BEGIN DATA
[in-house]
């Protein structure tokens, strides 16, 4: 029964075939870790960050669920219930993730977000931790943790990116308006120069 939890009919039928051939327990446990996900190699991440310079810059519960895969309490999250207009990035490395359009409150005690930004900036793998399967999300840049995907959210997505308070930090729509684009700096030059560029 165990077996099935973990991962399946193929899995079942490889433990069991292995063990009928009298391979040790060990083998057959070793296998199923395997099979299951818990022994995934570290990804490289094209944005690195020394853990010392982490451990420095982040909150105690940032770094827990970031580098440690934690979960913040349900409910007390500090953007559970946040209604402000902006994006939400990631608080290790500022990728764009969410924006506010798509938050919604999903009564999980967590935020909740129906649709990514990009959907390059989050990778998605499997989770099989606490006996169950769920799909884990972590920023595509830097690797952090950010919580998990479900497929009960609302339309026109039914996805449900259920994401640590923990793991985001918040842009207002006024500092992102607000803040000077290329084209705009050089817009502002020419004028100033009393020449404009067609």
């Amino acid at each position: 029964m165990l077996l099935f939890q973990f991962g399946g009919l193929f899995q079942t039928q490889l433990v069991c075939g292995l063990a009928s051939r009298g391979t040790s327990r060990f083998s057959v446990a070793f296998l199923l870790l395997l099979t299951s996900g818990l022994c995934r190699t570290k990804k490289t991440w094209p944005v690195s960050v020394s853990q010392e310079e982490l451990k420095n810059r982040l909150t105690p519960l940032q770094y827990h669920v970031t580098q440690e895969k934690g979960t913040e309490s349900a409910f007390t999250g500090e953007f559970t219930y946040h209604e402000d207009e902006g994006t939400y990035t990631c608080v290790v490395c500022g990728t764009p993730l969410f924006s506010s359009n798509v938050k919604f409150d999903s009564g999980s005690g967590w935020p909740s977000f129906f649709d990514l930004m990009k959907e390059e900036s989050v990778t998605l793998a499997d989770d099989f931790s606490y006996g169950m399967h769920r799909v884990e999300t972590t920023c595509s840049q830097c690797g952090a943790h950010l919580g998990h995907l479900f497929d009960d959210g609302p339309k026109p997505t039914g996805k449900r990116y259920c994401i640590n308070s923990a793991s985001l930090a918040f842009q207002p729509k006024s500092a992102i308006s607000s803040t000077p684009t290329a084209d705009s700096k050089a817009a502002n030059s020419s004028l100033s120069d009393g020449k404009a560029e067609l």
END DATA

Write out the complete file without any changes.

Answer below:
[in-house]
């Protein structure tokens, strides 16, 4: 029964075939870790960050669920219930993730977000931790943790990116308006120069 939890009919039928051939327990446990996900190699991440310079810059519960895969309490999250207009990035490395359009409150005690930004900036793998399967999300840049995907959210997505308070930090729509684009700096030059560029 165990077996099935973990991962399946193929899995079942490889433990069991292995063990009928009298391979040790060990083998057959070793296998199923395997099979299951818990022994995934570290990804490289094209944005690195020394853990010392982490451990420095982040909150105690940032770094827990970031580098440690934690979960913040349900409910007390500090953007559970946040209604402000902006994006939400990631608080290790500022990728764009969410924006506010798509938050919604999903009564999980967590935020909740129906649709990514990009959907390059989050990778998605499997989770099989606490006996169950769920799909884990972590920023595509830097690797952090950010919580998990479900497929009960609302339309026109039914996805449900259920994401640590923990793991985001918040842009207002006024500092992102607000803040000077290329084209705009050089817009502002020419004028100033009393020449404009067609």
């Amino acid at each position: 029964m165990l077996l099935f939890q973990f991962g399946g009919l193929f899995q079942t039928q490889l433990v069991c075939g292995l063990a009928s051939r009298g391979t040790s327990r060990f083998s057959v446990a070793f296998l199923l870790l395997l099979t299951s996900g818990l022994c995934r190699t570290k990804k490289t991440w094209p944005v690195s960050v020394s853990q010392e310079e982490l451990k420095n810059r982040l909150t105690p519960l940032q770094y827990h669920v970031t580098q440690e895969k934690g979960t913040e309490s349900a409910f007390t999250g500090e953007f559970t219930y946040h209604e402000d207009e902006g994006t939400y990035t990631c608080v290790v490395c500022g990728t764009p993730l969410f924006s506010s359009n798509v938050k919604f409150d999903s009564g999980s005690g967590w935020p909740s977000f129906f649709d990514l930004m990009k959907e390059e900036s989050v990778t998605l793998a499997d989770d099989f931790s606490y006996g169950m399967h769920r799909v884990e999300t972590t920023c595509s840049q830097c690797g952090a943790h950010l919580g998990h995907l479900f497929d009960d959210g609302p339309k026109p997505t039914g996805k449900r990116y259920c994401i640590n308070s923990a793991s985001l930090a918040f842009q207002p729509k006024s500092a992102i308006s607000s803040t000077p684009t290329a084209d705009s700096k050089a817009a502002n030059s020419s004028l100033s120069d009393g020449k404009a560029e067609l």